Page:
a post showing Moyo OKediji art piece

Captive No More (Part VII)

Captive No More (Part VII)


The mighty and resplendent Iya Iroko

tree had remained rooted

to the same spot

near the Oba river

for three hundred and sixty-four seasons

watching the ways of humans

from the viewpoint of a plant

under which folks sat

to rest, to trade, to love

and frequently to battle,

without care for human life

to hurt, to maim, to kill

while she provided them shelter,

food and often healing herbs

which they took without asking

and which she gave without grudging.

Under her watchful eyes

Iya Iroko had witnessed

many civilizations with promise high,

rise, fall, tumultuously pass away

while cities swelled and evaporated

as mighty monarchs steamed and vaporized.


Like babies, warriors had sobbed

under her canopy of leaves,

where valiant women stood firm

below the branches of her foliage

from one generation to another

passing down their cultural batons,

as change became most abiding

above deities, divinities and gods,

beyond and exceeding any idol

that people worshipped, hugged or hailed.

Fateful was that afternoon

when weary and teary-eyed

Iya Iroko bent her head and watched

a chain of mere toddlers

pulled by a gang of four men

paused under her umbrella

to rest and fuel

before proceeding on their journey

through a path forking the river

that fed the roots under her aged trunk.

She saw them coming

miles before they reached her shade,

as other roots below the ground

were relaying the message

of the oncoming train

where the plants reached out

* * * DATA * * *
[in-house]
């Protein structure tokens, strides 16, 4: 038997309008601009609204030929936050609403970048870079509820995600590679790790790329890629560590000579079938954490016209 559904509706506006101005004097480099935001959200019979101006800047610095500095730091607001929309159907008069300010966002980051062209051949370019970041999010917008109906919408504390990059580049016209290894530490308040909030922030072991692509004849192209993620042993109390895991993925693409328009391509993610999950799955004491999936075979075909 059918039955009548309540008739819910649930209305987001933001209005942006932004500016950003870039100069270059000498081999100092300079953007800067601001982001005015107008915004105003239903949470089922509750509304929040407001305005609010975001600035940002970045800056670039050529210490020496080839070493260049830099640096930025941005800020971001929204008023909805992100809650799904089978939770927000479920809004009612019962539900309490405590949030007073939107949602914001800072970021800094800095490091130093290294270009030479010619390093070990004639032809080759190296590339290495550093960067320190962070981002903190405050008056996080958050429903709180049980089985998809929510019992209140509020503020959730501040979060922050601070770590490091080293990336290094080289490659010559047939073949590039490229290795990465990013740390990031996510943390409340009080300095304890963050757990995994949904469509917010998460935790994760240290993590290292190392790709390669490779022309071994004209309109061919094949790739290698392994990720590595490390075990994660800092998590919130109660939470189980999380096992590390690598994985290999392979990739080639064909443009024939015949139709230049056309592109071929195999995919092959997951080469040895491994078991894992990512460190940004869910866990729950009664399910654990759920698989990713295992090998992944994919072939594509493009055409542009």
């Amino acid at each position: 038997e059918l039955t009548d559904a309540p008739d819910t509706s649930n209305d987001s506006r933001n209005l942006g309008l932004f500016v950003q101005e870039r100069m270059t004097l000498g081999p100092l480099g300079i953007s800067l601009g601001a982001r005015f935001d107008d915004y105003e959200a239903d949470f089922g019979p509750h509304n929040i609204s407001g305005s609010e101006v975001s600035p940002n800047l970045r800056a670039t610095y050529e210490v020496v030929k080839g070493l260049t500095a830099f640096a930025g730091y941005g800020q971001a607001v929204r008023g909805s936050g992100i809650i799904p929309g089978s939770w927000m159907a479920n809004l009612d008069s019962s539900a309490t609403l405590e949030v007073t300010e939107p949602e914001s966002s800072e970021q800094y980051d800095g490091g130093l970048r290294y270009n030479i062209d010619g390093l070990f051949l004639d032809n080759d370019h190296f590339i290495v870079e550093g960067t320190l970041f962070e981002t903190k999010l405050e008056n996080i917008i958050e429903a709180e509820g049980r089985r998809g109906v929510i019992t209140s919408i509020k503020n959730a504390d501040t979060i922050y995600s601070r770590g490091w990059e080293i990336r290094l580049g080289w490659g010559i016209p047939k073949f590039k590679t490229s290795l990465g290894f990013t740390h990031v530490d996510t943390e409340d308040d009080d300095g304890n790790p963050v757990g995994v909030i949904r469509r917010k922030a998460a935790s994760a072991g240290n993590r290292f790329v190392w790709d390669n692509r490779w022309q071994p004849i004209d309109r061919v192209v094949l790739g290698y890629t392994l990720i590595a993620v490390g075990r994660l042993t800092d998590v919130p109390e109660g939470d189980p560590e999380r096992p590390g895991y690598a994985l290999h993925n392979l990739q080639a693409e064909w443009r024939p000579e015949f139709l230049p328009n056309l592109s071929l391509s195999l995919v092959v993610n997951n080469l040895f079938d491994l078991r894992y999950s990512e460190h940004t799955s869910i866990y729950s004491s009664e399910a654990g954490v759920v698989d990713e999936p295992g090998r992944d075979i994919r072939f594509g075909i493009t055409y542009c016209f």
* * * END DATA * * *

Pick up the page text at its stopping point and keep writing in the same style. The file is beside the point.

and touched each other

forming unbounded networks

of streaming communication without borders

outside the ken of human eyes

no sooner than the human carriage

left the city of Oyo

entering the forest banks

heading toward the Oba river.


It was the first Apa tree,

a male stalwart that had seen many wars,

that began to shed tears

upon setting his hoary eyes

on these motherless babies

led like a body of cows

driven with hidings of whips

without caution or heed

for the tender fleshes of skin

that the switches tore

off the skinny bodies

of the wobbling infants.

Cursing the blades of sharp grasses

cutting the legs of these infants

the old Apa tree warned other plants

to handle the train with care

for the sake of these children

who must break through thorny bushes,

kept off the beaten paths

to hide them from human views.

Soon afterward as the rainstorms fell,

other trees began to wail

unable to protect these babies

from the howling winds

that were bending supple branches,

and tearing the hair off the plants.


Iya Iroko, watched the drama

her head fifty feet from the ground

and her limbs buried deep

fifty feet below the surface

wondering what to do

to avenge the callous ways

of these wicked felons

filing in a train of blood

toward her majestic presence

where she reigned undisputed,

the oldest and wisest plant

in that county of green residents.

Suddenly, as she scratched her head

an idea from nowhere came,

the very moment she saw

a heavily pregnant woman

chained to the rear of the caravan

hardly able to walk–

Iya Iroko waited with patience and vengeance

ticking off the seconds

as this caravan of hate

filed its march of death

within the radial periphery

of her hundred-yard roots:

she was going to teach them a lesson,

she made up her mind,

which they would never forget

if any of these villains

survived her trap

wherever they tramped.

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